Evaluating Scores


Submitted by: Reba Wissner

In a lesson on the Second Viennese School, you can use manuscripts and modern editions to teach students how to evaluate good scores using Webern’s Op. 10, no. 4. I gave them 2 manuscripts from the Morgan Library (the early version of 5 pages and the one that’s 6 measures) and 2 modern editions (all are here).

I had them work in pairs with hard copies in color and the online versions on the course website available for different student needs, and asked them to answer the following questions: 

  1. Which of the manuscripts came first? How can you tell?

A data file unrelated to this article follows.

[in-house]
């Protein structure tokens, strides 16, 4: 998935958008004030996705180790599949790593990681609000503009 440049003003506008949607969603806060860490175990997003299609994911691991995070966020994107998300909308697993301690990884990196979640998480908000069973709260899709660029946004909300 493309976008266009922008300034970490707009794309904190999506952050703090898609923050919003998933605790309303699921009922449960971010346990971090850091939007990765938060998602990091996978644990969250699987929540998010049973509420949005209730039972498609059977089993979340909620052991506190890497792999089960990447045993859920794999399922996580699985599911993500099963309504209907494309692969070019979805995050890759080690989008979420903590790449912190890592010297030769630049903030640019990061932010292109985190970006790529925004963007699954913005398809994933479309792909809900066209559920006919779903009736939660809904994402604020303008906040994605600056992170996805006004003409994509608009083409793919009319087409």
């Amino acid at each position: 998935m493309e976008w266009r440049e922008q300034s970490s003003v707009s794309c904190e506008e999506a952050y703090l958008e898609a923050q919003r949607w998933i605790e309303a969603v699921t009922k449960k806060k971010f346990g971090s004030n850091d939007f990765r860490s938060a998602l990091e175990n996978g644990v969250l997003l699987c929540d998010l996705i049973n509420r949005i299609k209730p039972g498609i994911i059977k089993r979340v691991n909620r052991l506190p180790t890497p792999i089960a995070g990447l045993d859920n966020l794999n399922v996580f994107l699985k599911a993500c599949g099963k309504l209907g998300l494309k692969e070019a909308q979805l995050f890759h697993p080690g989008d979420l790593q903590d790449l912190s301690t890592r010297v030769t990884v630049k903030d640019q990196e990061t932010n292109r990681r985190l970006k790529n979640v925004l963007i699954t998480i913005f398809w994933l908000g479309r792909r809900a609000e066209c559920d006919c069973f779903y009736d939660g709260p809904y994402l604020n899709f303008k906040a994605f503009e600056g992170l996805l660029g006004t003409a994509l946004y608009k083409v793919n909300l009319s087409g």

2. What are the differences between them? 
  3. What are the differences between the modern editions? 
  4. Which manuscript score was used for the modern editions? 
  5. Looking at composer intention on the manuscript score, which is the most accurate according to what Webern intended? 

This exercise got them thinking about notation of harmonics, indications to mute, etc. It also got them thinking about what to do when a composer has multiple manuscript versions, sketches, or drafts available for a piece. We then discussed the different types of scores there are and how they would use them, and finally noted that if they need to choose a score but don’t know which one is the most faithful to what the composer intended, go to the manuscript (if it’s available or digitized) and see which is the right manuscript and if the score adheres to that or not.

  • Listing ID: 2708
  • Resource Type: Assignment
  • Audience: undergrad + grad
  • Century: 1900-1999 (20thC)

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